Nov. 23, 2014

This Week's SFR Picks

Newsletters

Choose your newsletter(s):
* indicates required

SFR Events

Special Issues

 

 
Home / Articles / Music / Music Features /  Shop Value
p 27 Music-credit-Dan-Randall
How amazing would it be if we had something like this in Santa Fe? Real amazing.
Dan Randall

Shop Value

There are things to be learned while slingin’ records

September 25, 2012, 10:00 pm

Thanks to the dual obstacles of being out of town and a certain punk rock icon not getting back to me in time, I find myself in the super-fun position of trying to pull an article out of thin air, while dealing with the cruel California sun and the realization that I simply cannot drink like I used to. Yikes.

I started thinking about how I lived in this beautiful state five years ago and what I might have written for a music column back then, had I gotten a chance. It occurred to me that, five years ago, I worked in a record store called Streetlight Records and, as with any job, I took away from it some valuable life lessons.
People have a tentative grasp of the alphabet…at best.

A young woman once approached me and announced she had looked all over the store, but couldn’t locate anything by the Beastie Boys. “I don’t think you have any,” she said. Knowing this was absolutely impossible, I steeled my patience and told her she could find them in the hip-hop section. Her nose scrunched in a depressing mix of anger and confusion. “Well, I know that,” she said. “I just didn’t know if you’d file it under first or last name.” As my blood boiled and I nearly wept, I very calmly explained that Beastie Boys wasn’t a name and, even if it was, she surely could have found them filed under B.

There is no “The” section. Anywhere.
If I ever again have to explain to some jag-wagon that The Beatles wouldn’t be filed under T, I’ll kill myself.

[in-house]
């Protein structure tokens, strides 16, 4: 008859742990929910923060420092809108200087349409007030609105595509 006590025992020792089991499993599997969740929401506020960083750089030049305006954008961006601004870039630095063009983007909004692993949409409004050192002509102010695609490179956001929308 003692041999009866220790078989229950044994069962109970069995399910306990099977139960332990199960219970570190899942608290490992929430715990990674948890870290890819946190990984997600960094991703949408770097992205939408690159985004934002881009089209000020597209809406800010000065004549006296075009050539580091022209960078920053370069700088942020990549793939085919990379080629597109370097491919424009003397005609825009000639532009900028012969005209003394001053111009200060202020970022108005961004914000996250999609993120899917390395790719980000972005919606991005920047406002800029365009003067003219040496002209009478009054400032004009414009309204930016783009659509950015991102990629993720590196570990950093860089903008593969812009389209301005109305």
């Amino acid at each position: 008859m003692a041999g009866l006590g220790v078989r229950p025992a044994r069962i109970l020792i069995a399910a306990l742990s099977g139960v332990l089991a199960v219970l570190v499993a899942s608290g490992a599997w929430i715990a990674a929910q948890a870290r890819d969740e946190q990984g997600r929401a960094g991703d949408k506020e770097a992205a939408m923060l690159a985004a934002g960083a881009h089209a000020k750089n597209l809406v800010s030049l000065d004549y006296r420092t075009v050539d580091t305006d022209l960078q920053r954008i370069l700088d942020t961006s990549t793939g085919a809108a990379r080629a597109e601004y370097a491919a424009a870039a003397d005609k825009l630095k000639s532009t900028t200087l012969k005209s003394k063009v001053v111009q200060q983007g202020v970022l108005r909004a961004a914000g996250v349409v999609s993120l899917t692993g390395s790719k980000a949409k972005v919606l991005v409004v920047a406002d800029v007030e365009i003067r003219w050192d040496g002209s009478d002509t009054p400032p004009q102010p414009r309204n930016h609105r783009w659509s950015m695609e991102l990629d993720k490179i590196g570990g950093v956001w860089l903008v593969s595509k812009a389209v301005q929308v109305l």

Singing at people isn’t doing anybody any favors.
As much as standing there and asking for me to find a song based on your awful, “Oooh, baby!” was helpful, have you ever heard of a thing called Google?

They totally still make vinyl…promise.
No sir, it’s not impossible to find vinyl. No sir, Nazareth’s Hair of the Dog is not rare, you can find it in most thrift stores. Yes sir, I understand that you believe your warped and scratched eight-billionth pressing of Sticky Fingers was important to you, but I’m afraid I can’t offer you any more than a dime for it. In fact, if I wasn’t sure you’d totally murder me for any reason at all, I wouldn’t even have offered you that much.

Don’t mess with metal heads!
There’s a pretty big difference between Converge and Celtic Frost, and God help you if you don’t know what it is. Suffice it to say that it’s no picnic to be shouted at by some pasty dude in a Cryptic Slaughter shirt because you dared to suggest he might like Botch. Look, if you really need to have ammo to discuss this stuff, pick up something by Vital Remains, take a deep breath and try your best to understand what the hell is going on.

Frank Zappa completionists have never boned anyone.
Wow. You’ve got a bootleg cassette of that time Zappa and the Mothers of Invention performed all of We’re Only in it For the Money front to back? And you’d be willing to transfer it to CD and sell it to us for 80 bucks? Cool. Well, why don’t you just leave us the number of the YMCA you’re staying at, and we’ll get back to you…on opposite day!

People who work in record stores are snobs!
We can’t help it! And we’re not trying to be unhelpful. It’s just that a funny thing happens when you have unrestricted access to so much music: you become a dick. Names are dropped, street dates are broken and we keep all the good stuff for ourselves. It’s not because we’re trying to make things hard for you; we do these things because working in a record store for minimum wage is, unlike other jobs, next to godliness. Oh, and because, yes, we are better than you.

 

comments powered by Disqus
 
Close
Close
Close